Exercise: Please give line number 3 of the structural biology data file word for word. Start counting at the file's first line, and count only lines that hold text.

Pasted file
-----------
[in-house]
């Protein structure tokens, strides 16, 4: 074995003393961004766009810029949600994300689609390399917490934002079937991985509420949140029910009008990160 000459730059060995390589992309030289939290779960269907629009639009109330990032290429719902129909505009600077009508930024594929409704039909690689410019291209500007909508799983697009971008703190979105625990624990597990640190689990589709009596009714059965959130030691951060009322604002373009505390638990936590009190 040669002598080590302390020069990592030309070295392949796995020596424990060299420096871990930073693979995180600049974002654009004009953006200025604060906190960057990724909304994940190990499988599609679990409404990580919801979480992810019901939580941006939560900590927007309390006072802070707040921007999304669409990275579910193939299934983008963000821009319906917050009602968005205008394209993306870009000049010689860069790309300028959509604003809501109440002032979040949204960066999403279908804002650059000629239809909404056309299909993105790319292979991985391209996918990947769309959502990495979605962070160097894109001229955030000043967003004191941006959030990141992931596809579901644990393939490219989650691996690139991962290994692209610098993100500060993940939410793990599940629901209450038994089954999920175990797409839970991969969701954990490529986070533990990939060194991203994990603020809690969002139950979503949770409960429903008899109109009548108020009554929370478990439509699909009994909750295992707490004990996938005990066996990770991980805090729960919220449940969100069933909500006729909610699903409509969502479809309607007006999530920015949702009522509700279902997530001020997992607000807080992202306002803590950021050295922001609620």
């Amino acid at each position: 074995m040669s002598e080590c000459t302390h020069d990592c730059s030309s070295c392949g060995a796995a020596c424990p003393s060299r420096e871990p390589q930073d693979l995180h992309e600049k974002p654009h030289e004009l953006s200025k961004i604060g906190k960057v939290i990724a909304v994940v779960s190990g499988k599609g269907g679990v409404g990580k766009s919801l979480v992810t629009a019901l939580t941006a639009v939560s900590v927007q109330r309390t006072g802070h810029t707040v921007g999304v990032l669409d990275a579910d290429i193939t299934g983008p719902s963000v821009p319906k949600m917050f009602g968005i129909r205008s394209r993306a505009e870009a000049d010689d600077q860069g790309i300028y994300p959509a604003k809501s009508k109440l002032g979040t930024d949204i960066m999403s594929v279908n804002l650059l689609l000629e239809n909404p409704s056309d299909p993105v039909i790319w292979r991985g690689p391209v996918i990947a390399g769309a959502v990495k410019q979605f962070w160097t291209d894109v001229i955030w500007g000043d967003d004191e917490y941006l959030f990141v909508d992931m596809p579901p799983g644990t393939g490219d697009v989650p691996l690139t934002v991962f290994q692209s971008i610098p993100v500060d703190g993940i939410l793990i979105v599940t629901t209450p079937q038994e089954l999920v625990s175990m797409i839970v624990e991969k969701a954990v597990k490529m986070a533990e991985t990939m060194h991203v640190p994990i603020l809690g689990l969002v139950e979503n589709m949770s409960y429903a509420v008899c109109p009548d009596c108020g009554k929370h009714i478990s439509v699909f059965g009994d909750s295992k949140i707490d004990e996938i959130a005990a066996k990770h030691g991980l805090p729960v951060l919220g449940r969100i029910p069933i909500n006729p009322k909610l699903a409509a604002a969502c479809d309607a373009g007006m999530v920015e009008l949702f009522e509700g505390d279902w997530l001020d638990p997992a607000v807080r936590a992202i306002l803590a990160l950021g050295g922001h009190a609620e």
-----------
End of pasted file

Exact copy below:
């Amino acid at each position: 074995m040669s002598e080590c000459t302390h020069d990592c730059s030309s070295c392949g060995a796995a020596c424990p003393s060299r420096e871990p390589q930073d693979l995180h992309e600049k974002p654009h030289e004009l953006s200025k961004i604060g906190k960057v939290i990724a909304v994940v779960s190990g499988k599609g269907g679990v409404g990580k766009s919801l979480v992810t629009a019901l939580t941006a639009v939560s900590v927007q109330r309390t006072g802070h810029t707040v921007g999304v990032l669409d990275a579910d290429i193939t299934g983008p719902s963000v821009p319906k949600m917050f009602g968005i129909r205008s394209r993306a505009e870009a000049d010689d600077q860069g790309i300028y994300p959509a604003k809501s009508k109440l002032g979040t930024d949204i960066m999403s594929v279908n804002l650059l689609l000629e239809n909404p409704s056309d299909p993105v039909i790319w292979r991985g690689p391209v996918i990947a390399g769309a959502v990495k410019q979605f962070w160097t291209d894109v001229i955030w500007g000043d967003d004191e917490y941006l959030f990141v909508d992931m596809p579901p799983g644990t393939g490219d697009v989650p691996l690139t934002v991962f290994q692209s971008i610098p993100v500060d703190g993940i939410l793990i979105v599940t629901t209450p079937q038994e089954l999920v625990s175990m797409i839970v624990e991969k969701a954990v597990k490529m986070a533990e991985t990939m060194h991203v640190p994990i603020l809690g689990l969002v139950e979503n589709m949770s409960y429903a509420v008899c109109p009548d009596c108020g009554k929370h009714i478990s439509v699909f059965g009994d909750s295992k949140i707490d004990e996938i959130a005990a066996k990770h030691g991980l805090p729960v951060l919220g449940r969100i029910p069933i909500n006729p009322k909610l699903a409509a604002a969502c479809d309607a373009g007006m999530v920015e009008l949702f009522e509700g505390d279902w997530l001020d638990p997992a607000v807080r936590a992202i306002l803590a990160l950021g050295g922001h009190a609620e």